NEW ORLEANS - As Ohio State prepared to face LSU, the Buckeyes defense vowed things would be different this time.
They remembered last year’s humiliating 41-14 loss to Florida in the Bowl Championship Series title game. And they knew everyone else did, too.
“It’s going to be on highlight reels for centuries from now,” All-Big Ten cornerback Malcolm Jenkins said last week. “But that’s something we expected, and luckily we have a chance to get that taste out of our mouths, erase that memory.”
The Buckeyes defense didn’t erase that memory. They added another one.
LSU 38, Ohio State 24.
Somewhere, legendary Ohio State head-crackers Jack Tatum, Tom Cousineau and Randy Gradishar are not smiling.
The Buckeyes rolled into New Orleans with the nation’s top-rated defense, allowing only 10.7 points and 225 yards per game.
They didn’t quite match those figures in the Superdome on Monday.
The defense’s lone highlight-reel play came when Jenkins picked off a Matt Flynn pass on the left sideline and returned it 23 yards to the LSU 11, setting up a Buckeyes touchdown that cut their deficit to 31-17.
Make no mistake, the defense wasn’t embarrassed this time. But it didn’t play well enough to bring home the crystal BCS trophy.
If the Buckeyes have forgotten defense wins championships, they only need to look into their own trophy case for proof.
Defense played a big role the last two times Ohio State sewed up a national title.
In the Rose Bowl after the 1968 season, Ohio State overcame USC and Heisman Trophy winner O.J. Simpson 27-16, recovering three Trojans fumbles and intercepting two passes.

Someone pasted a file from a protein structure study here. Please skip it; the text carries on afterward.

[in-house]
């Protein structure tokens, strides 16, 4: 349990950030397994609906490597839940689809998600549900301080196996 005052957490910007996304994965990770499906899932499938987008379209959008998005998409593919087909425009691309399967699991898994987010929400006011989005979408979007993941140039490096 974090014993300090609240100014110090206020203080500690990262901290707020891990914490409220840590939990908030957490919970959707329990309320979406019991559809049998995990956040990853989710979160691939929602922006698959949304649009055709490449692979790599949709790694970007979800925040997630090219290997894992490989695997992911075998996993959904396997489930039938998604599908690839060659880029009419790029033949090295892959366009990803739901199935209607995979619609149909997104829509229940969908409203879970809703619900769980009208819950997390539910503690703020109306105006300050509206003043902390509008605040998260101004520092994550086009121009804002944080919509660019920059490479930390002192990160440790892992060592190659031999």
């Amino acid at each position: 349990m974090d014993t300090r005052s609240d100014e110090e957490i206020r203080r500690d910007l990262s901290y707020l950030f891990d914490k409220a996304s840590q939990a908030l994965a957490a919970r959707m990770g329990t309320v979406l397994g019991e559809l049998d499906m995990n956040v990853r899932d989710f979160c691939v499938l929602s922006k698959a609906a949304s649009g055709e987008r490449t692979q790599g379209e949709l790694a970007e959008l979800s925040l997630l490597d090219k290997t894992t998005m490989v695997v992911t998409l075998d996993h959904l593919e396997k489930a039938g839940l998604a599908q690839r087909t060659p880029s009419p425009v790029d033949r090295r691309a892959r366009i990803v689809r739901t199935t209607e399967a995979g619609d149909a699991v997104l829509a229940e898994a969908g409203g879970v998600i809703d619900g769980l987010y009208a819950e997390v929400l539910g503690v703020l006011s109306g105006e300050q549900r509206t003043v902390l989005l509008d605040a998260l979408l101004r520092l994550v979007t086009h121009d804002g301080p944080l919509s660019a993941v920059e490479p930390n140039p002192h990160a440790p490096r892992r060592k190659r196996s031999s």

In the Fiesta Bowl after the 2002 season, the Buckeyes again forced five turnovers in a memorable 31-24 double-overtime win over Miami.
Well, these Buckeyes aren’t those Buckeyes. Not even close.
There are plenty of reasons they aren’t sitting on back-to-back national titles, but a case can be made that Ohio State’s defense is the main culprit.
A unit that has performed so well in the last two regular seasons has mysteriously failed to show up in the postseason.
Last season, the Buckeyes brought the No. 5 scoring defense into the BCS title showdown against Florida, conceding 12.7 points per game. The Gators erupted for 41.
The Buckeyes sat in a zone while Florida quarterback Chris Leak zeroed in on his receivers.
Ohio State learned from that experience. This time, Ohio State was clearly determined not to be picked apart like a chicken dinner. The Buckeyes brought pressure, and early in the game appeared to have the Tigers rattled.
LSU was held to 57 yards on 17 plays in the first quarter.
The second quarter was a slightly different story. The Buckeyes allowed three touchdowns and 141 yards in 15 ugly minutes.
Leading 10-3, the Buckeyes committed two big mental mistakes to help LSU on its first touchdown drive. First, defensive tackle Todd Denlinger drew a personal foul for a late, out-of-bounds hit on LSU’s Keiland Williams.
Another big mental mistake — a personal foul on linebacker Austin Spitler — set up LSU’s fourth touchdown. Spitler’s foul gave LSU the ball at Ohio State’s 29. Three plays later, Early Doucet caught a pass in the right flat, slithered out of a tackle by free safety Anderson Russell and danced into the end zone to give LSU a 31-10 lead.
That play seemed to wake up the defense. On the next possession, Jenkins picked off Flynn’s pass.
Then the Buckeyes forced a pair of three-and-outs early in the fourth quarter. The red-shirted Buckeyes sprinted to their bench, high-fiving co-defensive coordinator Jim Heacock.
Suddenly they looked like the tough, intimidating unit that started the game.
It was too late. Those 31 LSU points weren’t coming off the scoreboard.
CFT: The Detroit Lions are expected to own and operate their own bowl game at Ford Field, starting play in 2014, according to a report by ESPN.
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